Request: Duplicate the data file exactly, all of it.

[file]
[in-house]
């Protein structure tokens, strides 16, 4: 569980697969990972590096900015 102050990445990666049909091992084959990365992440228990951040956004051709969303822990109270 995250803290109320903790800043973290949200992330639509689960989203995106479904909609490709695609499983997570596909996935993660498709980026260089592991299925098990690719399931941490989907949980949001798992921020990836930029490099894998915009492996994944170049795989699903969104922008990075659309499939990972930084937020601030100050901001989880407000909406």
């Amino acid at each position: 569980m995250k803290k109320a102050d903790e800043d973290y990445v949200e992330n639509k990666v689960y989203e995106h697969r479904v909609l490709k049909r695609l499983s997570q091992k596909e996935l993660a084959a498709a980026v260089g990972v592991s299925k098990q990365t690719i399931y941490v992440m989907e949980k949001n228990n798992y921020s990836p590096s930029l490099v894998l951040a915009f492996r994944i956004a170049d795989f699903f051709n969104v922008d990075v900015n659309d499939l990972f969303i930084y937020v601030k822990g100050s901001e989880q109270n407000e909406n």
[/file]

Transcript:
[in-house]
């Protein structure tokens, strides 16, 4: 569980697969990972590096900015 102050990445990666049909091992084959990365992440228990951040956004051709969303822990109270 995250803290109320903790800043973290949200992330639509689960989203995106479904909609490709695609499983997570596909996935993660498709980026260089592991299925098990690719399931941490989907949980949001798992921020990836930029490099894998915009492996994944170049795989699903969104922008990075659309499939990972930084937020601030100050901001989880407000909406």
């Amino acid at each position: 569980m995250k803290k109320a102050d903790e800043d973290y990445v949200e992330n639509k990666v689960y989203e995106h697969r479904v909609l490709k049909r695609l499983s997570q091992k596909e996935l993660a084959a498709a980026v260089g990972v592991s299925k098990q990365t690719i399931y941490v992440m989907e949980k949001n228990n798992y921020s990836p590096s930029l490099v894998l951040a915009f492996r994944i956004a170049d795989f699903f051709n969104v922008d990075v900015n659309d499939l990972f969303i930084y937020v601030k822990g100050s901001e989880q109270n407000e909406n």